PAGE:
It was the sound of water that Merry heard falling into his quiet sleep: water streaming down gently, and then spreading, spreading irresistibly all round the house into a dark shoreless pool. It gurgled under the walls, and was rising slowly but surely. ‘I shall be drowned!’ he thought.

Then, when Merry was rendered unconscious by the “black breath,” Nob reported that

He seemed to be asleep. “I thought I had fallen into deep water,” he says to me, when I shook him.

Merry seems to be particularly susceptible to dreams, or visions, or possessions; recall that he “channeled” a long-dead warrior on the Barrow-downs, and “sniffed” or “breathed” the “black breath.” And when he returns to the Prancing Pony,

He shut the door hastily, and leaned against it. He was out of breath. They stared at him in alarm for a moment before he gasped: ‘I have seen them, Frodo! I have seen them! Black Riders!’

When the village raises the alarm, the held “breath” is let out to blow the horns, and Tolkien starts to refer to gales and winds:

All about Crickhollow there was the sound of horns blowing, and voices crying and feet running. But the Black Riders rode like a gale to the North-gate. Let the little people blow! Sauron would deal with them later.

Back in Bree,

Frodo soon went to sleep again; but his dreams were again troubled with the noise of wind and of galloping hoofs. The wind seemed to be curling round the house and shaking it; and far off he heard a horn blowing wildly.

There are more references to open windows, flapping curtains, and cold air.

Tolkien’s dated, racist language in referring to Bill Ferny’s companion from the South is unfortunate: he has “a sallow [that is, yellow] face with sly, slanting eyes” and in three places Tolkien calls him “squint-eyed,”, and in one place, “ill-favoured” (ugly), a term used later by Faramir to describe Gollum.

On their journey, as they approach Weathertop, the hobbits and Aragorn see flashes of light in the night. We will later learn, of course, that these flashes were caused by Gandalf’s engagement in a battle. Gandalf will later tell his story, in the chapter “The Council of Elrond.”

’I galloped to Weathertop like a gale, and I reached it before sundown on my second day from Bree—and they were there before me. They drew away from me, for they felt the coming of my anger and they dared not face it while the Sun was in the sky. But they closed round at night, and I was besieged on the hill-top, in the old ring of Amon Sûl. I was hard put to it indeed: such light and flame cannot have been seen on Weathertop since the war-beacons of old.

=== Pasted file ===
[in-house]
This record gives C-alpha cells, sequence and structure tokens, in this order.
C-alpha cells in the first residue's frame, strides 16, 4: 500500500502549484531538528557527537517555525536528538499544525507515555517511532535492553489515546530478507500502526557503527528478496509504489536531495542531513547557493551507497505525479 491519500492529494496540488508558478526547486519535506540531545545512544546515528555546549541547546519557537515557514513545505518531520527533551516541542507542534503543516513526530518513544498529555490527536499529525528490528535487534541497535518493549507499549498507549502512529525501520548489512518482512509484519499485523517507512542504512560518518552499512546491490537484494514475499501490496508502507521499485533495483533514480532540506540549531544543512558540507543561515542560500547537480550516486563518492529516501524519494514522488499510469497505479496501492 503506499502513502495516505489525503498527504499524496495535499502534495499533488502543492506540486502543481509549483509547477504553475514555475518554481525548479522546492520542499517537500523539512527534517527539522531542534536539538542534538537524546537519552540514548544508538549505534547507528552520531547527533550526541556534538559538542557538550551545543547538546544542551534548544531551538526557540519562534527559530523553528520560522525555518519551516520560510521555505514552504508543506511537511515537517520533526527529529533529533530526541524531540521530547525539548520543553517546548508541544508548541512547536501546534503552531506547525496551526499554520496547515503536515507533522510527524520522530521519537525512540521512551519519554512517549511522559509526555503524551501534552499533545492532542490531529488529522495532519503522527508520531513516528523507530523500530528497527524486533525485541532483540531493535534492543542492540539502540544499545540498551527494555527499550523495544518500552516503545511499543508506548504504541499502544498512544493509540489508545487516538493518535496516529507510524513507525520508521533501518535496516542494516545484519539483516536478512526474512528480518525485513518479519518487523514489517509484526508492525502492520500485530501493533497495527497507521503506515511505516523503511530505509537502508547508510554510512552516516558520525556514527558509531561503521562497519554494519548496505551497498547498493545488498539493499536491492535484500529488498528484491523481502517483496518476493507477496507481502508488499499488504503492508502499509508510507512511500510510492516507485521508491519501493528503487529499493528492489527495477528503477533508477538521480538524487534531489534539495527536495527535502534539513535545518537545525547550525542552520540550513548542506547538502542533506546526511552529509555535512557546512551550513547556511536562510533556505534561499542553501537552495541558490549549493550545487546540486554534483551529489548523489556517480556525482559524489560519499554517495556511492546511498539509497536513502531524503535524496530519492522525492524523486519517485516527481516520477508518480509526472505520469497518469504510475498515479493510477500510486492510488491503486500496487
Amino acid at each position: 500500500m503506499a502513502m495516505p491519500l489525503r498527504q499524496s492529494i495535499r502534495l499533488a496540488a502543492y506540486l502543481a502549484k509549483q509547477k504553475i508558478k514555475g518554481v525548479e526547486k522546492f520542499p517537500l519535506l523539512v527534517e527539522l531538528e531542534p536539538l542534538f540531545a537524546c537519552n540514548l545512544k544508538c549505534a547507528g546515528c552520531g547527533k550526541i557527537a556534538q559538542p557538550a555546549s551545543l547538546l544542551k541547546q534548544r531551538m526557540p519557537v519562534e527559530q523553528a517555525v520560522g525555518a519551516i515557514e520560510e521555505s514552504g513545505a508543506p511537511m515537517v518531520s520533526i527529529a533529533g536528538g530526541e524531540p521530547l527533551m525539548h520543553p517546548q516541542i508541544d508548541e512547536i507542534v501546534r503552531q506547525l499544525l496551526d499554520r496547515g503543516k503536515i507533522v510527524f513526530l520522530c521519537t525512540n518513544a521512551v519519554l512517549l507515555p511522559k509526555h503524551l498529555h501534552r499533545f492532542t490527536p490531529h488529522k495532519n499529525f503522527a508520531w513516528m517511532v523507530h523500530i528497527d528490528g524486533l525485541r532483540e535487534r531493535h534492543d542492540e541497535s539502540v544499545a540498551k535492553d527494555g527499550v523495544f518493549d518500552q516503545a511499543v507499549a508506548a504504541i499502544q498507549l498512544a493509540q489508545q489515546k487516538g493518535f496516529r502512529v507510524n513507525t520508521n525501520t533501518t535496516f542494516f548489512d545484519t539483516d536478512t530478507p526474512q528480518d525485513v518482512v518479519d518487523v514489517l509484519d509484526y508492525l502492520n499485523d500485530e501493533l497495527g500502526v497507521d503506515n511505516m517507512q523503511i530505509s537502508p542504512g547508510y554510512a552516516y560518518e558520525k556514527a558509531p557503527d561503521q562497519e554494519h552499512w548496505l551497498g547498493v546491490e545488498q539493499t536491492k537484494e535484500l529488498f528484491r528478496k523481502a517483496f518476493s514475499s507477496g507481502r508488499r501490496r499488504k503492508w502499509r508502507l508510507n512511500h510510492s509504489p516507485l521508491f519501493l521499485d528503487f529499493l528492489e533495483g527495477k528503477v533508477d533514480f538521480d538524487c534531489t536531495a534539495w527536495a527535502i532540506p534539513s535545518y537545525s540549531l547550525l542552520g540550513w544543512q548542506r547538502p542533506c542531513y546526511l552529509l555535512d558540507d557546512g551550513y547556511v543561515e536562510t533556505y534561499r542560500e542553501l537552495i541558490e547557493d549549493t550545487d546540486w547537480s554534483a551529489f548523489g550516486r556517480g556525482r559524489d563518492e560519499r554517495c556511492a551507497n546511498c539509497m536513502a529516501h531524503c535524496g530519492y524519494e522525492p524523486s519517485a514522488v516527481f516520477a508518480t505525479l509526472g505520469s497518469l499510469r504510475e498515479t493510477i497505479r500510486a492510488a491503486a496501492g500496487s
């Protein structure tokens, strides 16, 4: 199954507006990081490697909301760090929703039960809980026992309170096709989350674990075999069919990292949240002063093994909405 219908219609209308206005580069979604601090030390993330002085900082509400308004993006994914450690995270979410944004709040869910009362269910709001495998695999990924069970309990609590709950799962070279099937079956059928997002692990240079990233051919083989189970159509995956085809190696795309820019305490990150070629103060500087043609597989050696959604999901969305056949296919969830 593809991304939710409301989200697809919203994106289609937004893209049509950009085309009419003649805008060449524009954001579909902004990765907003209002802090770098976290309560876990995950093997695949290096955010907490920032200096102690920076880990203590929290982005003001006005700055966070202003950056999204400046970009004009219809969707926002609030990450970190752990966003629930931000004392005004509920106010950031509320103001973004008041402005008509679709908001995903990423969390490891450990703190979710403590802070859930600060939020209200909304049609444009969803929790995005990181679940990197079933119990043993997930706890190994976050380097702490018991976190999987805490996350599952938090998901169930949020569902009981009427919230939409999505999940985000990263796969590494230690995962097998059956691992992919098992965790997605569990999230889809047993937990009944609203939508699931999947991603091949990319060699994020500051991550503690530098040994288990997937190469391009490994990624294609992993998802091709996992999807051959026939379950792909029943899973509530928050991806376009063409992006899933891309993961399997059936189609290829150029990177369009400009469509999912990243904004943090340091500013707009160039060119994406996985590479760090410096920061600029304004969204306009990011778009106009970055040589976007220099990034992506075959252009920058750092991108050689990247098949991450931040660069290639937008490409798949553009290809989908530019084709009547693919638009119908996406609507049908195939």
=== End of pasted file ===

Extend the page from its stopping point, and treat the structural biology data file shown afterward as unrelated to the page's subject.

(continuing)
But we’re getting ahead of ourselves! If you are following along in the text, keep an eye out for more “breath” imagery, and more ways in which the seemingly minor characters, Merry and Pippin, are connected to events by their dreams and visions.


At work I’m slowly but surely getting my head back into LabVIEW. One of the things I like about LabVIEW is the explicit typing; it is a more strongly-typed language than C. But… one of the things I don’t like about LabVIEW is the lack of explicit typing; it is a more weakly-typed language than C.

How can both those things be true? Well, “clusters” (the rough equivalent of “structures” in other languages) exist, and typing is enforced, but yet types can be hard to work with. I’m not an expert at it yet, so I’m sure that I’m still missing some tricks, but it is unfortunate that trying to enforce precise types seems to be considered “advanced.” It doesn’t seem to be very easy to apply a specific type to a cluster, and the programming environment will often let you get away with using types that are compatible—that is, clusters that have the same types of elements in the same order. In fact, it seems to be a little unclear how specific types are actually managed. You can’t, as far as I can tell, just pop open a property dialog and tell LabVIEW that a cluster should have an explicit, named type; and I don’t think there is a way to see some kind of list or registry of the type definitions used in a given VI, or across VIs.

In many cases types are just hooked up automatically when you wire things together, and that’s helpful. I like the way you can hook a cluster to an output of a “for” loop, and LabVIEW will automatically build an array of clusters. Arrays are safer than they are in a language like C; the “language” seems to be memory-managed, and tagged, and array objects contain within them their length, and so they can be iterated with complete safety. But it’s confusing when I try to reuse exact types from one VI in another.